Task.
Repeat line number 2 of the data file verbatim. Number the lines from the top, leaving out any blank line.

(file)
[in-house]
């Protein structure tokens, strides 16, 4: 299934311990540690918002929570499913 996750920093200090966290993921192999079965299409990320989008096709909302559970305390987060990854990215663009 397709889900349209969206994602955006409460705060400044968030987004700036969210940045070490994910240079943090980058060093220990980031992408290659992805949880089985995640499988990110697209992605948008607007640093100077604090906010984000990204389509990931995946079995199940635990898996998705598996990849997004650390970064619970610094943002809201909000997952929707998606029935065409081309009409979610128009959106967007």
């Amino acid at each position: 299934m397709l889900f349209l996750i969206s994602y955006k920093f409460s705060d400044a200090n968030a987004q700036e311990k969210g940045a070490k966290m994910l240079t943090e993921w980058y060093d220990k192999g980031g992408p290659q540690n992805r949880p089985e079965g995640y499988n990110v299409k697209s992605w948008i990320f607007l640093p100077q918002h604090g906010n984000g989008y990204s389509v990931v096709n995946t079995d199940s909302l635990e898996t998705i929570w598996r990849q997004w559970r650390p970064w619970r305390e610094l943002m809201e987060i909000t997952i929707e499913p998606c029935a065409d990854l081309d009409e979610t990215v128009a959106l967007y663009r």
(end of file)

């Protein structure tokens, strides 16, 4: 299934311990540690918002929570499913 996750920093200090966290993921192999079965299409990320989008096709909302559970305390987060990854990215663009 397709889900349209969206994602955006409460705060400044968030987004700036969210940045070490994910240079943090980058060093220990980031992408290659992805949880089985995640499988990110697209992605948008607007640093100077604090906010984000990204389509990931995946079995199940635990898996998705598996990849997004650390970064619970610094943002809201909000997952929707998606029935065409081309009409979610128009959106967007």